Being an America living and working in New York City, what kind of effect does this have on your work (if any)?

I think living in New York gives one the sense anything is possible.  We may be struggling today, but tomorrow, who knows!?!  Although it is stressful as hell and one’s quality of life suffers and that’s real too.  Although sometimes that doesn’t feel real, because even though time is squashed into minuscule stress follicles where every second slams into the next and the streets are loud and sirens and train screeching overhead and  traffic and no space no nature- even SO!  -everyone around you is making this incredible work and there it all is and you’re all kind of in it, even if you’re not exactly together in it.

As a visual artist, do you ever find yourself in a pickle when you have to explain your work through words?

Yes, but I like to talk and ruminate, so that’s ok with me to an extent.  But a lot of what’s in the work I like to remain quiet about because the paintings should say that.  There is so much they say that I can’t.

As a contemporary artist living in the year 2020, do you have any goals?Moreover, do you even think a goal is necessary for you as an artist?

I have a goal about this kind of show I want to have in a huge gallery where I can have the opportunity to really max out my ideas about what these silk paintings can do!  That will really push the work forward.  I want to have a great show, and then more opportunities to show other aspects of the work that were maybe overlooked or not shown.  I have some secret projects on the back burner.  Yes, there are a lot of goals/visions for the future!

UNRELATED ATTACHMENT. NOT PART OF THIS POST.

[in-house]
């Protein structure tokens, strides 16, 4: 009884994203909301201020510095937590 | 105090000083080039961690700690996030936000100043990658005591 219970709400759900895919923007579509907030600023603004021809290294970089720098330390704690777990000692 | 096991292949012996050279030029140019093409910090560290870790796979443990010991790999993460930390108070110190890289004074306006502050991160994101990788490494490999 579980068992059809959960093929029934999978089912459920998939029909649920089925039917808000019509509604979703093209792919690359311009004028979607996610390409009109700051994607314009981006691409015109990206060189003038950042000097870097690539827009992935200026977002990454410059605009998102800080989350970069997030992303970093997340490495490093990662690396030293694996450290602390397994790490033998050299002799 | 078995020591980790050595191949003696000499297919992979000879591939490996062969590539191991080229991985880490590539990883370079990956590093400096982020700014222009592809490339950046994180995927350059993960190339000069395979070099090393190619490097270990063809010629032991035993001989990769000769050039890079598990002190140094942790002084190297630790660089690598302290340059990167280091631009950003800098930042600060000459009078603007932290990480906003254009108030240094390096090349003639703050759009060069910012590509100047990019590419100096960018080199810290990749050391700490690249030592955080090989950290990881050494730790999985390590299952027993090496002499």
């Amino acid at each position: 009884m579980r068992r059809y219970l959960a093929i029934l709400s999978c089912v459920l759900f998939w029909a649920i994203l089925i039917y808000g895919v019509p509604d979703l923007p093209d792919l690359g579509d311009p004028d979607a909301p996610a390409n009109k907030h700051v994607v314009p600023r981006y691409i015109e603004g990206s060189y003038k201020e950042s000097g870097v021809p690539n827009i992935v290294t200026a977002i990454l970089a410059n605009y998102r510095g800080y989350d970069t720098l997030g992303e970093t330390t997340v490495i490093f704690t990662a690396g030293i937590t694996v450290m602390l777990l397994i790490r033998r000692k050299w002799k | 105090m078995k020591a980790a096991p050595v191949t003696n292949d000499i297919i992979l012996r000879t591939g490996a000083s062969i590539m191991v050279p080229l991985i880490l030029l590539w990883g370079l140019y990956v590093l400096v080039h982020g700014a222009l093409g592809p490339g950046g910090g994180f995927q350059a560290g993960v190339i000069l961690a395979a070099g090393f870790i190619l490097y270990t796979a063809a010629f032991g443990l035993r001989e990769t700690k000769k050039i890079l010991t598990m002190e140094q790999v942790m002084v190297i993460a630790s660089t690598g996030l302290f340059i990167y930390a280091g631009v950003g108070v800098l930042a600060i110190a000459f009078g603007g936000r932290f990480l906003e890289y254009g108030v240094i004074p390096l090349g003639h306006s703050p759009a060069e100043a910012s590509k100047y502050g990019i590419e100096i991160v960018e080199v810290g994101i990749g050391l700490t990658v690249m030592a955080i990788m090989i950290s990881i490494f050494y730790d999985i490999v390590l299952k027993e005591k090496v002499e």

I hope that you don’t think this question is rude. After your death, how do you think your works should be treated? Or are you not concerned with posthumous judgement?

I think a lot about how my work will age and live.  I hope it will age beautifully and decay in ways that are complimentary to the feeling I put into them.  I think about their lifetimes a lot and how long they will last.  I think about this a lot more and in many ways quite separately from how l consider my own lifespan and mortality.  I picture, too, the silks all rolled up and not being interesting or significant until many years later, perhaps after my death, revealing the thousands of silk paintings I’m making now that can be so easily rolled up and tucked away.

Jerry Saltz likes to say “destroy your envy”. Does the act of comparing yourself to others play a part in your creative output?